You probably didn't think the Bible was the sexiest text on your Core reading list. Then again, you almost certainly never imagined a polyamorous relationship between the angel Gabriel, Jesus, and Judas lying at the heart of the Crucifixion, nor Jesus spreading his antiestablishment politics through Twitter, Arab Spring-style. And I'd be appalled—if secretly vindicated—to hear that you spent Lit Hum dreaming of scenarios in which a frankly very attractive Son of God came to you in a semi-naked state, nicknamed you “Mary Mags,” and let you wash his feet with your hair.
And yet, the Bible, when reinterpreted through the modern, anachronistic, and satirical lens of director Ed Iskandar and his 54-person cast of “The Mysteries,” contains all these treasures and more.
To say that the time I spent at the performance last Friday night was surreal would be something of an understatement. I entered the Flea at 6:30 p.m. with what I thought was a working understanding of what a night at the theater should entail. I left after midnight, having been served dinner and dessert by the cast of the play, and having seen more penises than the sum of all the penises I had previously witnessed, or could ever hope to.
For some, the idea of a six-hour-long episodic retelling of the Bible will undoubtedly resurrect the vomit-inducing (holy) ghost of “The Bible,” the TV miniseries that was remade this year into the Hollywood epic “Son of God,” detailing the rise and fall—and rise again—of everybody's favorite Messiah. But with its black humor, moral ambivalence, abundant nudity, sexual themes, and occasional violence, “The Mysteries” is a far cry from the creationist brainwashing that gave birth to “Son of God” and its glorification of a Hollywood Jesus with a dazzling smile and penchant for performing miracles.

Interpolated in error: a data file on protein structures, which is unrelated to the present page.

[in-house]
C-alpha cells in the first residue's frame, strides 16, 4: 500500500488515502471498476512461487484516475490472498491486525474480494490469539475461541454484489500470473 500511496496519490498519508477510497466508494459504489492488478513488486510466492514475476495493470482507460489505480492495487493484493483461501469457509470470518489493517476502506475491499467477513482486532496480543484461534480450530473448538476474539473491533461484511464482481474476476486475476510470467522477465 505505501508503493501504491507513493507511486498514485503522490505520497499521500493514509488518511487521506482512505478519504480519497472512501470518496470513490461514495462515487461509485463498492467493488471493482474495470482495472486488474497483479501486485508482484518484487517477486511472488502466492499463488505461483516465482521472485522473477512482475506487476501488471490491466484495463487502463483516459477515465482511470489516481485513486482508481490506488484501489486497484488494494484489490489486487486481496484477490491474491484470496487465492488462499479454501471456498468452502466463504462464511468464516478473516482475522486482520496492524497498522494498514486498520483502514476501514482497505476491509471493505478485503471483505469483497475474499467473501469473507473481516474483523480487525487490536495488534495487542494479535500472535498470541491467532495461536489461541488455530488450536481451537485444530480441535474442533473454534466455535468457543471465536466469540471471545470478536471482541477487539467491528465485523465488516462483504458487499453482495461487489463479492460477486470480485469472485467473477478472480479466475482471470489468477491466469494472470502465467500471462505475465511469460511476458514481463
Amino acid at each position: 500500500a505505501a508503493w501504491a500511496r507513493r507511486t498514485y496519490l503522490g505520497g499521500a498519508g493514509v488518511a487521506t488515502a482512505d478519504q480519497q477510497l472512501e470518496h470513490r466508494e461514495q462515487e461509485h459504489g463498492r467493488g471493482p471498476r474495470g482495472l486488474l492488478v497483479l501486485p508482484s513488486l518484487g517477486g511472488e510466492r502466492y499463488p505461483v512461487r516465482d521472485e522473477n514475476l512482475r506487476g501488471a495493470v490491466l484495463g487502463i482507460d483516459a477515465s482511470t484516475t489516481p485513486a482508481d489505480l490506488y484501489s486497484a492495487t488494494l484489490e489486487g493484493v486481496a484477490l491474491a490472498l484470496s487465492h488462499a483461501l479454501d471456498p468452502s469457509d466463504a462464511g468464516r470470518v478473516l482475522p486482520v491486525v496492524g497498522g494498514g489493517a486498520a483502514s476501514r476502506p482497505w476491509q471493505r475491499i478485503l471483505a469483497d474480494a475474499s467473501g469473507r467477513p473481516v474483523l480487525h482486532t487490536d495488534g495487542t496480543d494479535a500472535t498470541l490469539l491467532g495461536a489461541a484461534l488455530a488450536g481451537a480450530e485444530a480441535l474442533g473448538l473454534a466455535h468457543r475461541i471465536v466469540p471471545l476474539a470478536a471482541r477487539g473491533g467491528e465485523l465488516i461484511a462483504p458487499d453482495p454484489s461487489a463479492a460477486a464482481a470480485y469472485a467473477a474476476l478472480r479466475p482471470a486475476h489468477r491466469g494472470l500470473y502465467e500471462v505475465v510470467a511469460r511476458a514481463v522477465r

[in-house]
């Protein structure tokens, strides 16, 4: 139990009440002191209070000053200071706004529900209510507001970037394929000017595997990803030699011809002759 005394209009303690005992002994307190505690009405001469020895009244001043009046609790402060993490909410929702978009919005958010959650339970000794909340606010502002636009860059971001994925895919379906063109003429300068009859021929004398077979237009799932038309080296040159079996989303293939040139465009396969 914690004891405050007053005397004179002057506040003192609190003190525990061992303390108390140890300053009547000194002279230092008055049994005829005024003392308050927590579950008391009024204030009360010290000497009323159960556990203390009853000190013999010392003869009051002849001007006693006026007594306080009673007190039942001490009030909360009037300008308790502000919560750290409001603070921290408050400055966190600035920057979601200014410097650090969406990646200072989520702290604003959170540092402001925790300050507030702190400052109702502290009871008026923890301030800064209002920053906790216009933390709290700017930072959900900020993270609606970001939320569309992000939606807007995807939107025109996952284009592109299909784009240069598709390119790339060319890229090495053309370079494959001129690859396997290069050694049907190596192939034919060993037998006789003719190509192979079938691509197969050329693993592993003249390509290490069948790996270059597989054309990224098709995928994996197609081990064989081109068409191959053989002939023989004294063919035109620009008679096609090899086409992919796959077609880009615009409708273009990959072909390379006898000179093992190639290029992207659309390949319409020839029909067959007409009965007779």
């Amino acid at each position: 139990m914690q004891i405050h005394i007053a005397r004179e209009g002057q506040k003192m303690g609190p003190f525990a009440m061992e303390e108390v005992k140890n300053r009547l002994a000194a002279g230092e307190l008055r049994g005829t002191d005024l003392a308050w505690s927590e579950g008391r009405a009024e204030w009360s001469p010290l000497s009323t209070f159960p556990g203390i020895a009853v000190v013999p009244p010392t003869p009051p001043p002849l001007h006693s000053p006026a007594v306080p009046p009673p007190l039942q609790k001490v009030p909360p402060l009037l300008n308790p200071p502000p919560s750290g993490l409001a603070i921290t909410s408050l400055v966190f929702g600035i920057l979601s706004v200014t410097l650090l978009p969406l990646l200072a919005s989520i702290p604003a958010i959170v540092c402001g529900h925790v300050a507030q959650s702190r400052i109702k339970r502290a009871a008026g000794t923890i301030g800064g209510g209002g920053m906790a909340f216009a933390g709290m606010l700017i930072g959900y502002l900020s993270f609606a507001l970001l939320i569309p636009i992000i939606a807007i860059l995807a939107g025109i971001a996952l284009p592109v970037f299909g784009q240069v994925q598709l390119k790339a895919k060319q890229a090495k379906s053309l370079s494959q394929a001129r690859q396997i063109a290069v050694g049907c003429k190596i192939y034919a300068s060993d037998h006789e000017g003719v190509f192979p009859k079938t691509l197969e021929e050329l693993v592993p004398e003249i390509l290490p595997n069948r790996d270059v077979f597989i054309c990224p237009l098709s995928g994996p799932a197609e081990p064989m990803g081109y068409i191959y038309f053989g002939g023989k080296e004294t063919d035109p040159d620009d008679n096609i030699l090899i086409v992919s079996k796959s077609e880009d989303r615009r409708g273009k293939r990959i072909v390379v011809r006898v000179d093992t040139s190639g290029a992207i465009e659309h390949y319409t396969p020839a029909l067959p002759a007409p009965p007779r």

Rather, the Jesus that emerges from the portraits of the 48 playwrights who contributed to “The Mysteries” is unsure of his fate, questioning his parents, his purpose in life, his own moral compass, and even his sexuality. In other words, he's a true-to-life millennial. “That awkward moment when you realize God sacrificed 10,000 innocent babies so that you could live,” an embarrassed preteen Jesus, played by Colin Waitt, announces in “Jesus Grows Up Fast,” a scene in the second act.
Clearly, the audience can't possibly relate to the “awkward moment” scenario in which Jesus finds himself. But in other aspects of his biography, we find the physical manifestation of the Lord uncannily familiar to a whiny 20-something: Jesus takes a gap year to find himself, curates his social media presence to boost his popularity, and ultimately winds up in a forlorn apartment in Brooklyn post-Resurrection, eating Chinese food for breakfast with no memory of the three nights before or where he left his clothes.
Iskandar was adamant that the “York Mystery Plays”—the medieval dramatization of the Old and New Testaments from which his play takes its inspiration—could be made relevant to an audience that barely remembers the 20th century, let alone the first.
“What I'm trying to tap into for most people is a binge-watch need that we have, when we suddenly start watching something on Netflix,” Iskandar said. “It's a sort of marathon treat for Generation Netflix, is what it is.”